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KEY CONCEPTS

KEY CONCEPTS

  • image In the absence of coexisting disease, resting systolic cardiac function seems to be preserved, even in octogenarians. Increased vagal tone and decreased sensitivity of adrenergic receptors lead to a decline in heart rate.

  • image Older adult patients undergoing echocardiographic evaluation for surgery have an increased incidence of diastolic dysfunction compared with younger patients.

  • image Diminished cardiac reserve in many older adult patients may be manifested as exaggerated decreases in blood pressure during induction of general anesthesia. A prolonged circulation time delays the onset of intravenous drugs but speeds induction with inhalational agents.

  • image Aging decreases the elasticity of lung tissue, allowing overdistention of alveoli and collapse of small airways. Residual volume and the functional residual capacity increase with aging. Airway collapse increases residual volume and closing capacity. Even in normal persons, closing capacity exceeds functional residual capacity at age 45 years in the supine position and age 65 years in the sitting position.

  • image The neuroendocrine response to stress seems to be largely preserved or, at most, only slightly decreased in healthy older adult patients. Aging is associated with a decreasing response to β-adrenergic agents.

  • image Impairment of Na+ handling, concentrating ability, and diluting capacity predispose older adult patients to both dehydration and fluid overload.

  • image Liver mass and hepatic blood flow decline with aging. Hepatic function declines in proportion to the decrease in liver mass.

  • image Aging produces both pharmacokinetic and pharmacodynamic changes. Disease-related changes and wide variations among individuals in similar populations prevent convenient generalizations.

  • image The principal pharmacodynamic change associated with aging is a reduced anesthetic requirement, represented by a reduced minimum alveolar concentration (MAC).

  • image Older adult patients display a lower dose requirement for propofol, etomidate, opioids, benzodiazepines, and barbiturates.

The older adult patient typically presents for surgery with several chronic medical conditions, in addition to any acute surgical illness. Age is not a contraindication to anesthesia and surgery; however, perioperative morbidity and mortality are greater in older adults than younger surgical patients.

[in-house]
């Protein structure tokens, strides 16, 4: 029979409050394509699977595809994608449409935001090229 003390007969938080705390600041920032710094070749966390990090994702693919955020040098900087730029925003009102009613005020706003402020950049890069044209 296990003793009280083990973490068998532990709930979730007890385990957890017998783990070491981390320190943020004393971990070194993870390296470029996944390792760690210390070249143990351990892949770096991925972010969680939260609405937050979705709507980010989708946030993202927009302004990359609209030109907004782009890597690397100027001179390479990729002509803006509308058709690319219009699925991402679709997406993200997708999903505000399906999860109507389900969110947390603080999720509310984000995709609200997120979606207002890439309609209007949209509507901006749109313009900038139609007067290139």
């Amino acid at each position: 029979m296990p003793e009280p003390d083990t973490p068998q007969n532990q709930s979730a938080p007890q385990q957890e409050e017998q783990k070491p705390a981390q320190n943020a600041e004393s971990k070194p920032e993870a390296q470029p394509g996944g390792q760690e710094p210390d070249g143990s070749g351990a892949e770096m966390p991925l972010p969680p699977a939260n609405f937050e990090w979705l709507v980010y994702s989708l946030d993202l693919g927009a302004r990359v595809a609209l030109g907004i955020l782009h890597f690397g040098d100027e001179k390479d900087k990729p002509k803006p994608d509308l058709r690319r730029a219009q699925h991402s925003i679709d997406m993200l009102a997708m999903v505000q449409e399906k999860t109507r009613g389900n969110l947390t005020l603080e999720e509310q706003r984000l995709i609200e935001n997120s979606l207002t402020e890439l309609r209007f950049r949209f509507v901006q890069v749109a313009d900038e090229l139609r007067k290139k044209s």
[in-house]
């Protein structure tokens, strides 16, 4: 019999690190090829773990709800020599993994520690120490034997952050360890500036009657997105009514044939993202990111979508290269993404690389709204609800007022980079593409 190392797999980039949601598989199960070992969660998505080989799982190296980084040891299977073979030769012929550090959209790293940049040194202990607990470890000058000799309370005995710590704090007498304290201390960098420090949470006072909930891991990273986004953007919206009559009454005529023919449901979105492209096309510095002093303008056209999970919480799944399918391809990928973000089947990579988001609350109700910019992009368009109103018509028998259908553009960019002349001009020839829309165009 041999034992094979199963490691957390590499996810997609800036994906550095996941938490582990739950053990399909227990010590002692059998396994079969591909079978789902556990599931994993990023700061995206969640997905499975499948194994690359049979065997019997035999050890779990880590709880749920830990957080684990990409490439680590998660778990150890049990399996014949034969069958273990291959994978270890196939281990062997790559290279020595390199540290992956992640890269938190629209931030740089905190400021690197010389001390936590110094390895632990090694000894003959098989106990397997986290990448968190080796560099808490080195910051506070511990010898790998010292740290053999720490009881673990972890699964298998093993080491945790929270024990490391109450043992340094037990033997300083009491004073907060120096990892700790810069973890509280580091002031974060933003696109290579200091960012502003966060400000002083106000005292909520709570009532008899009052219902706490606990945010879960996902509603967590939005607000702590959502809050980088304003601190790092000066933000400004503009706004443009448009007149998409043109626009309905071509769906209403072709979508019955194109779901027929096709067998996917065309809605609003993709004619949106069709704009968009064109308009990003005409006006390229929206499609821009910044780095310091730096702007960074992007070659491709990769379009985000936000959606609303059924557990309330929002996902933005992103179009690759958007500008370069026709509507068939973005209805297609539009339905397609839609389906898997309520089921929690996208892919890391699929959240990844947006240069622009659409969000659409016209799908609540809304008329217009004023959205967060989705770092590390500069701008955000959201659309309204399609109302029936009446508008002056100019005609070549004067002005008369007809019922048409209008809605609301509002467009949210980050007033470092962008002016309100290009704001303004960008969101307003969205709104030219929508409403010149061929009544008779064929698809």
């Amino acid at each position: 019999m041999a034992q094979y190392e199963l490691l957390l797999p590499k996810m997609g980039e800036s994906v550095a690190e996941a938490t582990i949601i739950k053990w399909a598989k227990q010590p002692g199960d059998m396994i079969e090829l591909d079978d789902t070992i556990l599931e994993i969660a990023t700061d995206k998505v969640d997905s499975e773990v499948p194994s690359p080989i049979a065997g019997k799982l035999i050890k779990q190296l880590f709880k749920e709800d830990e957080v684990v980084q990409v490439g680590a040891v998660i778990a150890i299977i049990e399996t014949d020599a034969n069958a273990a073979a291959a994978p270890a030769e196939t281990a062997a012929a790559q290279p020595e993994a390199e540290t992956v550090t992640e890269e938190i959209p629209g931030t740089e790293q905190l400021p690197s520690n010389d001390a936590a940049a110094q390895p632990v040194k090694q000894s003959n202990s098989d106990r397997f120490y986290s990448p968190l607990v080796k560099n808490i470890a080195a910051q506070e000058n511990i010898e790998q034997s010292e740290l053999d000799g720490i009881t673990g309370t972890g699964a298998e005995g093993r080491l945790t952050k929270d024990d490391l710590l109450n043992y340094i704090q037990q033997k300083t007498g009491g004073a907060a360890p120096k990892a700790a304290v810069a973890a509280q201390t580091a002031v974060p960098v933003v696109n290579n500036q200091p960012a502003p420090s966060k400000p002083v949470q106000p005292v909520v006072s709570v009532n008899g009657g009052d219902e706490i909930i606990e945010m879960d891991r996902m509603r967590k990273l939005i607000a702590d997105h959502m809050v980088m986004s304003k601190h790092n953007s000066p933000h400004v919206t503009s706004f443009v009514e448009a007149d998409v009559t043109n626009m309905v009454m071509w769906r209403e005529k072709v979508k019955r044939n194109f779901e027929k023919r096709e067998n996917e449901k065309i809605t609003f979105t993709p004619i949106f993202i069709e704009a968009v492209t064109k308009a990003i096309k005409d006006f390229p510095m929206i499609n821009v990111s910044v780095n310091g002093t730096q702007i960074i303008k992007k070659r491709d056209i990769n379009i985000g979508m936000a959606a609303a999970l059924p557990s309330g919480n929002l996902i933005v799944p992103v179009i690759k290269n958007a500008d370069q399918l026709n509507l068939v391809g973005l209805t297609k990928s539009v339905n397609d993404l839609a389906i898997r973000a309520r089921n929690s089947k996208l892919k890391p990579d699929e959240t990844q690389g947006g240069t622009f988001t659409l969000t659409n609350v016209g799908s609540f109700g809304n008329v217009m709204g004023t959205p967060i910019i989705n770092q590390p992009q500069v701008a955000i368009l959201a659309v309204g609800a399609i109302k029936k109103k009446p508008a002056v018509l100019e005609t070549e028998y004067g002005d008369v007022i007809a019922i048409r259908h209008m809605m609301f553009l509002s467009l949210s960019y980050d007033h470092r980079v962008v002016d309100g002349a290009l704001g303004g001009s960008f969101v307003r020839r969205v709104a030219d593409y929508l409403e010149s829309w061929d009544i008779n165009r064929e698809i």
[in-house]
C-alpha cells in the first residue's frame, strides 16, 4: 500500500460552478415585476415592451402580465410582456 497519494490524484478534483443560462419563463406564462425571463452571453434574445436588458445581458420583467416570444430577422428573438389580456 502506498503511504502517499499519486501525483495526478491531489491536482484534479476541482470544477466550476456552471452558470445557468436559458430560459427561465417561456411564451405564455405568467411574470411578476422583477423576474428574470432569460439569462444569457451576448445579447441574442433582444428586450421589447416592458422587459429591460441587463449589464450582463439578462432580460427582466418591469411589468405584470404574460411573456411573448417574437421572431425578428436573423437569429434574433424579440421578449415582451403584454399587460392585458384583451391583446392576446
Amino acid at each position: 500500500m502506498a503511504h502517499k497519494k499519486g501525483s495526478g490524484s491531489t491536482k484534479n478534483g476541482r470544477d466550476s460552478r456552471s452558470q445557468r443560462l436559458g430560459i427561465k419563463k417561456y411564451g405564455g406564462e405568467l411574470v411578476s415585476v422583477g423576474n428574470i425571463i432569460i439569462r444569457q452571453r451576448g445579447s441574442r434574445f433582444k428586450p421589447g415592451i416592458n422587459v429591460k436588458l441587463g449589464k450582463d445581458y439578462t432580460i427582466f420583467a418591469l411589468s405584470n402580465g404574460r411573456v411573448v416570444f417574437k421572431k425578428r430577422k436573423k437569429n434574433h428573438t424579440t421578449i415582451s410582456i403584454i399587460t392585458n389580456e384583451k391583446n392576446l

As with pediatric patients, optimal anesthetic management of older adult patients depends upon an understanding of the normal changes in physiology, anatomy, pharmacokinetics, and pharmacodynamics that accompany aging. In fact, there are many similarities between older adult patients and pediatric patients (Table 43–1). Individual genetic polymorphisms and lifestyle choices can modulate the inflammatory response to surgery and anesthesia. Consequently, chronologic age may not fully reflect an individual patient’s physical condition. The relatively increased incidence of serious physiological abnormalities in older adult patients demands careful preoperative evaluation.

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TABLE 43–1 Similarities between older adult people and infants, compared with the general population.

Decreased ability to increase heart rate in response to hypovolemia, hypotension, or hypoxia

Decreased lung compliance

Decreased arterial oxygen tension

Impaired ability to cough

Decreased renal tubular function

Increased susceptibility to hypothermia

Older adult patients are frequently treated with β-blockers. Chronically administered β-blockers should be continued ...

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